There are many complications that can harm a newborn during delivery. One of the worst is hypoxia-ischemia, a serious complication that can restrict blood flow, depriving the brain of oxygen. The results can range from mild to serious, from minor learning disabilities to the inability of motor skills, and loss of sight.
Hypoxia-ischemia can result in lifelong suffering, but a promising new treatment may help to reduce or prevent this brain injury. A new study was performed on a newborn experimental model brain. The study used standard cooling therapy, or therapeutic hypothermia, combined with a selective Src kinase inhibitor, PP2, which blocks a regulatory enzyme of apoptosis, also known as cell death. Hypoxia-ischemia is known to intensify cell death. An Src kinase inhibitor has been approved by the Food and Drug Administration as an oncology treatment.
Currently, only therapeutic hypothermia is used to treat hypoxia-ischemia. This combined treatment approach may help to further lessen damage to the newborn brain. Hypoxia-ischemia can occur before or during delivery because of maternal/placental problems, such as placental abruption or cord prolapse. It can also be caused by asphyxia caused by labor difficulties, infection, fetal-maternal bleeding, or twin-to-twin transfusion.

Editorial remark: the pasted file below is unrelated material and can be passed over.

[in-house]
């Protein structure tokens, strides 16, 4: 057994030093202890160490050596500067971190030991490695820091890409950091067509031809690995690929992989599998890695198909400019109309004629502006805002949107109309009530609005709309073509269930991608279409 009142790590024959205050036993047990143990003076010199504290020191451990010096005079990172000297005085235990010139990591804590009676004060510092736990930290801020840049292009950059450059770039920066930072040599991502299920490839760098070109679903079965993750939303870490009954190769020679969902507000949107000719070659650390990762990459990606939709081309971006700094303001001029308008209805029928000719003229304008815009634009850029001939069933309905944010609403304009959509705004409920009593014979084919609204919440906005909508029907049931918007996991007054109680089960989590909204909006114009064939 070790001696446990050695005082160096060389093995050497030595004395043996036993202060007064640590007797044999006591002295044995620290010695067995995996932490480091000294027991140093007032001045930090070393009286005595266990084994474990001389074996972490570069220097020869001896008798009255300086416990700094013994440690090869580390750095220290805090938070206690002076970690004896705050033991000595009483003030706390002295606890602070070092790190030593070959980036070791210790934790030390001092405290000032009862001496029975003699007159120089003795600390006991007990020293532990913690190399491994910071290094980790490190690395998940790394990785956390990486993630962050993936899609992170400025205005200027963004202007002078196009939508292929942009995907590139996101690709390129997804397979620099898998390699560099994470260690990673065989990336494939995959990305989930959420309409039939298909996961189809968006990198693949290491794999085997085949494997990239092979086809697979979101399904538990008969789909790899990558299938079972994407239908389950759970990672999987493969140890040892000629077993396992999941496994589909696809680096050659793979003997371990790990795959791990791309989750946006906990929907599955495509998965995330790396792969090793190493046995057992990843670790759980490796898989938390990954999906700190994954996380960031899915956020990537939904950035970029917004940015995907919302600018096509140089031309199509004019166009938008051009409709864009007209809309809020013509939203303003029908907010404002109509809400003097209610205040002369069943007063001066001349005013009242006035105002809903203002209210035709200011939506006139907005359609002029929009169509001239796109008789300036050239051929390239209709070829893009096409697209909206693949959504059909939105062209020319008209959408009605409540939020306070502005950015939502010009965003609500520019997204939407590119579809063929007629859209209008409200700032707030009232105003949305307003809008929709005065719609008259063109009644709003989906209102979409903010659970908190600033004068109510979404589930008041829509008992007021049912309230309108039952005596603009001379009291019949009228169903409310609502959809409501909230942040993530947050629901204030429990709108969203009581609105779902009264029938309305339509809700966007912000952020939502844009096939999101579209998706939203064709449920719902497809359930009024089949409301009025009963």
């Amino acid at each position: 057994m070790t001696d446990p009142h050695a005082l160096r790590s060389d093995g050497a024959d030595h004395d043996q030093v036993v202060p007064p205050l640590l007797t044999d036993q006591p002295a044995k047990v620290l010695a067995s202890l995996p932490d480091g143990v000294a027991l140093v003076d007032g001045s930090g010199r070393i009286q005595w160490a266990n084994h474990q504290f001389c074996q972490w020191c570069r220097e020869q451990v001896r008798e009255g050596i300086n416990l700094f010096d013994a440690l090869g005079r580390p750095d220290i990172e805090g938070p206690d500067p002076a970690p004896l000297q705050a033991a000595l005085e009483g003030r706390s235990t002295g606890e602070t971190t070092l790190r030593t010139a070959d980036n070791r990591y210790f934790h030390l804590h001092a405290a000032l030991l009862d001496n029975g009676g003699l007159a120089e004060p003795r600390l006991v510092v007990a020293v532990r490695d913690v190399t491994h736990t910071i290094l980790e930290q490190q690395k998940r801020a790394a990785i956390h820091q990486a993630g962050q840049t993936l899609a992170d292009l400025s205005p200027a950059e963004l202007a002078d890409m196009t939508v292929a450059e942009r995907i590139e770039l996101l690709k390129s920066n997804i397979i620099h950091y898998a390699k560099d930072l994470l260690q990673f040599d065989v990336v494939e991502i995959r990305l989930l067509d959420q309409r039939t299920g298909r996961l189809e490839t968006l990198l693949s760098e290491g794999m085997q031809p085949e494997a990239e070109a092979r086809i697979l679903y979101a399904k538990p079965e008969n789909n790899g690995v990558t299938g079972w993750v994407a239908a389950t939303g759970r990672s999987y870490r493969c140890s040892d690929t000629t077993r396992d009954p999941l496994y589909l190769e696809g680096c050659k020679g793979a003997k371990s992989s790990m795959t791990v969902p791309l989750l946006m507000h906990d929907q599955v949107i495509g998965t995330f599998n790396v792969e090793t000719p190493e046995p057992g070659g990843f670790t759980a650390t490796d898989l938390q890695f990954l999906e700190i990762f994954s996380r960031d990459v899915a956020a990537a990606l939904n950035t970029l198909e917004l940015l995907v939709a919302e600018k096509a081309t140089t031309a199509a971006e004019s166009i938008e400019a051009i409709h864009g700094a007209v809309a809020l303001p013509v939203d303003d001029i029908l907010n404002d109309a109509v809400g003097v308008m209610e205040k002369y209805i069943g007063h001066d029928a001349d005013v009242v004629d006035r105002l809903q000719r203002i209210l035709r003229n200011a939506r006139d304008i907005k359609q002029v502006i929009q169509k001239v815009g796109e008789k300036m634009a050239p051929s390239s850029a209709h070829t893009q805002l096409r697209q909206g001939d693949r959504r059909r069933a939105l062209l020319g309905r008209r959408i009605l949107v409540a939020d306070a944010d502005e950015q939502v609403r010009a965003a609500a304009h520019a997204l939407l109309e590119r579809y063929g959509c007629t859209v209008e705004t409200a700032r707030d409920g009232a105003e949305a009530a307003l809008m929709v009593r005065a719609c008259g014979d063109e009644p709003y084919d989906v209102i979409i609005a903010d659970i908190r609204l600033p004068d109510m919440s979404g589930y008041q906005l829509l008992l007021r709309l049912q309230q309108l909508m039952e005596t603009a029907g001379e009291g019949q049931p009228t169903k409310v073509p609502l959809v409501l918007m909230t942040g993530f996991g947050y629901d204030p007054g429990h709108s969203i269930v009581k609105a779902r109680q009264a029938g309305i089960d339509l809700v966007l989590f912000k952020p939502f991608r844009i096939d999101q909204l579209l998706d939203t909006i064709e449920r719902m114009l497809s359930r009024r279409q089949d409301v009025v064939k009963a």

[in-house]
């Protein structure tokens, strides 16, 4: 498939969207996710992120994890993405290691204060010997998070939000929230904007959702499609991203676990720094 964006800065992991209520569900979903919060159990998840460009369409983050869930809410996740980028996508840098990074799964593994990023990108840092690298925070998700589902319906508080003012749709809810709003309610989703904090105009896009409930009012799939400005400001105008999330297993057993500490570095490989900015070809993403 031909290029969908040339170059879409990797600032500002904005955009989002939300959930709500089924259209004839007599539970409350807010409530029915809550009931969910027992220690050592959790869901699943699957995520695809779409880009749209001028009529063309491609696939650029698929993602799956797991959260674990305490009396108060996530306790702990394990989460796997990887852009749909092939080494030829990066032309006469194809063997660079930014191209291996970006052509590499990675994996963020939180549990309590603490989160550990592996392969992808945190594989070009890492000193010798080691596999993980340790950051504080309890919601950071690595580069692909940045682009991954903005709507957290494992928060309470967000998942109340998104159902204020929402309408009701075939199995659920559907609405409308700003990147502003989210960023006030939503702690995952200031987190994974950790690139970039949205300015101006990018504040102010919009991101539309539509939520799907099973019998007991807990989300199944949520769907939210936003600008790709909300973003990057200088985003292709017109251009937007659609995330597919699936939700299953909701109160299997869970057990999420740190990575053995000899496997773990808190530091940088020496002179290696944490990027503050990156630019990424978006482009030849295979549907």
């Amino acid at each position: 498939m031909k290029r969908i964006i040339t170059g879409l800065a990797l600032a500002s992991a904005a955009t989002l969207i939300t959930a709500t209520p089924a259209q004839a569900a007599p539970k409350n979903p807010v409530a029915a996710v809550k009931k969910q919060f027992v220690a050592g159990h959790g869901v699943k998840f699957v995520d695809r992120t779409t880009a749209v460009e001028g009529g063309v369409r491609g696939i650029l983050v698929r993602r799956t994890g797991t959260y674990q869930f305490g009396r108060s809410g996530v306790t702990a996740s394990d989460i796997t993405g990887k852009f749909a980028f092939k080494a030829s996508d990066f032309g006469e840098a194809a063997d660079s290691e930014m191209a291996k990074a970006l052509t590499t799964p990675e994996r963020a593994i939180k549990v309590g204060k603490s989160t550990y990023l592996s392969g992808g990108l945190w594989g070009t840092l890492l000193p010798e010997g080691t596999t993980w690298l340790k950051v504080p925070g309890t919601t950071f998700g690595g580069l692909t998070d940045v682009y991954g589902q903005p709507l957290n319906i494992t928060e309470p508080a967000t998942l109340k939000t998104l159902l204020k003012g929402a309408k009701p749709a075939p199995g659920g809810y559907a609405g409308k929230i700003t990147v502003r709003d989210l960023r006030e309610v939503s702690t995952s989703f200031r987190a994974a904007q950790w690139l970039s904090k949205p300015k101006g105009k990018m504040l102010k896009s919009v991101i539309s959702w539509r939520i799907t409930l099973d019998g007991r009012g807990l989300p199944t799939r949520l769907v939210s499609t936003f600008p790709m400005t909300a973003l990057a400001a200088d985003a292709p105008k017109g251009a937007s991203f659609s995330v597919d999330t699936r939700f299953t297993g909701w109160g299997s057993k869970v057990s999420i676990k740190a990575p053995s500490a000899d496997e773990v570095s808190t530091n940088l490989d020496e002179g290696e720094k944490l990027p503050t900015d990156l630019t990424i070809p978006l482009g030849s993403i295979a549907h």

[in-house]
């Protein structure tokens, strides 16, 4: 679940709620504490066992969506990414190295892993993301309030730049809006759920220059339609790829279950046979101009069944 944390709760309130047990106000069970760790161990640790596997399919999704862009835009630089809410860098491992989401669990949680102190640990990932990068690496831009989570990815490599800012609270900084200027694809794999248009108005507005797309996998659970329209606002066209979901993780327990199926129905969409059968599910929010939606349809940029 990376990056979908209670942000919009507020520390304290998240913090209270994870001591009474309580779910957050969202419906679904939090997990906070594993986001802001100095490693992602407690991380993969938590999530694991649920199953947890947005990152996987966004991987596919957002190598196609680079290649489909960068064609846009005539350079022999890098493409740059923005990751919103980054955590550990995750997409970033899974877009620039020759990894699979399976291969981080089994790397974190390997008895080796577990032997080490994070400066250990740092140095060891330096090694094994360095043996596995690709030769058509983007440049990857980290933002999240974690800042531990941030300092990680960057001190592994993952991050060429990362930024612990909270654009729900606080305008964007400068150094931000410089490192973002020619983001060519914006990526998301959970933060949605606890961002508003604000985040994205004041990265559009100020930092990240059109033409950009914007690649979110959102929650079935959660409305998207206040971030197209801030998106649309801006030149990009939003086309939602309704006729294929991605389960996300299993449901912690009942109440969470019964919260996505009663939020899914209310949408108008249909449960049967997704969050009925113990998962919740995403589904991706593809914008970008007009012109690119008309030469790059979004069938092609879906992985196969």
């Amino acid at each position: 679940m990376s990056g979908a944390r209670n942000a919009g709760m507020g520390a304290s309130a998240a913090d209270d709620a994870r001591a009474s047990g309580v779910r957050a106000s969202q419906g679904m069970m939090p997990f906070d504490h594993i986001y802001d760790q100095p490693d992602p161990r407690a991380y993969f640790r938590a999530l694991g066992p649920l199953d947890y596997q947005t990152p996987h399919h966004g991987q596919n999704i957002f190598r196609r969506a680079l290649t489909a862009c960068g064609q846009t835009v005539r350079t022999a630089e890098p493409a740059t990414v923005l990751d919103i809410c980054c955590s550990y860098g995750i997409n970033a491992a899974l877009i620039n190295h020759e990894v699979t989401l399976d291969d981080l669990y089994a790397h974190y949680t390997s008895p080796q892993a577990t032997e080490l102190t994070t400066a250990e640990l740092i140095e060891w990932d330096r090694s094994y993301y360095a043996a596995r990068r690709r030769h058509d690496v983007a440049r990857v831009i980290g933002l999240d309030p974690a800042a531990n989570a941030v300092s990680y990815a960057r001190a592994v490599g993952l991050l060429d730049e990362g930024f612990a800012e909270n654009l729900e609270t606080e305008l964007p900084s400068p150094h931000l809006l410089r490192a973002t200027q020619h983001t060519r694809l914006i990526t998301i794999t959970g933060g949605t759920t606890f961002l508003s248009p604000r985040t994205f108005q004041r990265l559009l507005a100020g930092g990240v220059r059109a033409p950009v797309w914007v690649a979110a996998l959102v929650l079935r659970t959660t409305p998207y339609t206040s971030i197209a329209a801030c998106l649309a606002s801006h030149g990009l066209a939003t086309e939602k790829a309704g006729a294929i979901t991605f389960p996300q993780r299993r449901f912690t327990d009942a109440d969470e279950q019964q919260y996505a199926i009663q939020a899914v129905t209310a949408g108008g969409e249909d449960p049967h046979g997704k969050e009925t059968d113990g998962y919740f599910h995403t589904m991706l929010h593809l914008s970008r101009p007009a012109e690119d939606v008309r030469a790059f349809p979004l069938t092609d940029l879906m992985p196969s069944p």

If your child has suffered a birth injury that you believe was due to the negligence of a medical professional, the New Jersey birth injury lawyers at Eichen Crutchlow Zaslow & McElroy, LLP can help. Please call 732-777-0100, or contact us online. We will provide the guidance you need to recover compensation for your suffering. Our offices are conveniently located in Edison, Red Bank, and Toms River, and we represent clients throughout the state of New Jersey.